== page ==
Matthews and Jenkins aren’t believed to be in danger of missing the opener, though, and Bigby will be replaced by Burnett, a ball-hawker coming off a statement game. Williams figures to start at corner opposite Woodson, and … well, let’s just say he’s lucky that he won’t see Wayne again this season, not unless the Colts and Packers meet in February.

But good luck finding a member of Green Bay’s defense who’s willing to look six months ahead.

“Aw, I’m trying to take it week to week,” Raji said. “It’s still the preseason. There’s a long way to go. If you start thinking Super Bowl now, then you’re not really doing your job, not really staying focused.”

We know, without any doubt, that the Packers will have a ridiculous, Nintendo-style offense this year. Rodgers is 41-for-53 after three preseason games, with 470 passing yards, six touchdowns, zero picks and zero sacks. He’s as good as it gets. In the wild-card game at Arizona, he delivered 423 yards, four passing TDs, one rushing TD, and 45 points – and his team still lost, because the opponent scored 51. The success of the 2010 team is squarely on the defense’s shoulders.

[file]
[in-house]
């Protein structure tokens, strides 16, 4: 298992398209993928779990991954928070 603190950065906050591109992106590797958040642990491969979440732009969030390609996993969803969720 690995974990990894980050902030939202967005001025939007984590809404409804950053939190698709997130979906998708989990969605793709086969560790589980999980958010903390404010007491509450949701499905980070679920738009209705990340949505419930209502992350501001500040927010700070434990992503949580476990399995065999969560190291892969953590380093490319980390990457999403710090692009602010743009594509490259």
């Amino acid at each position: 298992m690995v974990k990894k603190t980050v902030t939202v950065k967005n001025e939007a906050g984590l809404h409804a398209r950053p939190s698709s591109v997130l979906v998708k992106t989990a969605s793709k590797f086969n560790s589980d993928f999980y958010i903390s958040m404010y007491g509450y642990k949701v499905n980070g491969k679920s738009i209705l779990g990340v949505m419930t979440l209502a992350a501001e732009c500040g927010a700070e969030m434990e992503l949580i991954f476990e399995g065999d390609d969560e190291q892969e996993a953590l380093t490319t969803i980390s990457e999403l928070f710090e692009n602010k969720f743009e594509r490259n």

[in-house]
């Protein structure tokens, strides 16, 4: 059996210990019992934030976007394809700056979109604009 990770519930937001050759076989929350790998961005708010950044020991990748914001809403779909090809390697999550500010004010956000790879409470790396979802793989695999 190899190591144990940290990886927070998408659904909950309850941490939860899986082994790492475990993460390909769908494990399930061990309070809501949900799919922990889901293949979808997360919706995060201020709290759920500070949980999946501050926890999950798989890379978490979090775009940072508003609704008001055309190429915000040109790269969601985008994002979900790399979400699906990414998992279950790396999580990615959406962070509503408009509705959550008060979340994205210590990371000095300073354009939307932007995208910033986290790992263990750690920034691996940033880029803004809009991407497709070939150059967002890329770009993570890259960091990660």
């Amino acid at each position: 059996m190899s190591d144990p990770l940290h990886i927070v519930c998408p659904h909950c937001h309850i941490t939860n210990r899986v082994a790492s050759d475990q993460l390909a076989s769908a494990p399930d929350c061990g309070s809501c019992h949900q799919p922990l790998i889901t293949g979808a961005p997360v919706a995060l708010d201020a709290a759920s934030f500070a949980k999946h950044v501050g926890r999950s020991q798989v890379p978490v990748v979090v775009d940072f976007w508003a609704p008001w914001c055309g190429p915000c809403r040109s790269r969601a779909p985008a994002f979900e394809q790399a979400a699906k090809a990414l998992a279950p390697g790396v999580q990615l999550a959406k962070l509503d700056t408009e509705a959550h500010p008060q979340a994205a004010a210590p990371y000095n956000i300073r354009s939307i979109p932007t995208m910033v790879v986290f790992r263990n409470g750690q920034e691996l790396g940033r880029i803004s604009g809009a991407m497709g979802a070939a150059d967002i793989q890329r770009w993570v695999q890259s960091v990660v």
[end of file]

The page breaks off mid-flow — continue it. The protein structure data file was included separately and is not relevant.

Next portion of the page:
“We can be a pretty good defense, no matter who we play,” asserts Raji. “A lot of times – and not taking anything away from teams – when you don’t execute from the jump, it’s a lot harder for you to get things going on defense. But tonight, we made some mistakes, but we did a pretty good job of recovering.”

And they did it with several starters absent, without the full playbook, against just the sort of quarterback who punished them in 2009. If they carry that level of play into the regular season, the offense will take care of the rest.

Andy Behrens has written for ESPN.com, the Chicago Sports Review, NBA.com, the Chicago Reader and various other publications. In all likelihood, Andy owns more Artis Gilmore memorabilia than you. Follow him on Twitter. Send Andy a question or comment for potential use in a future column or webcast.
Updated Friday, Aug 27, 2010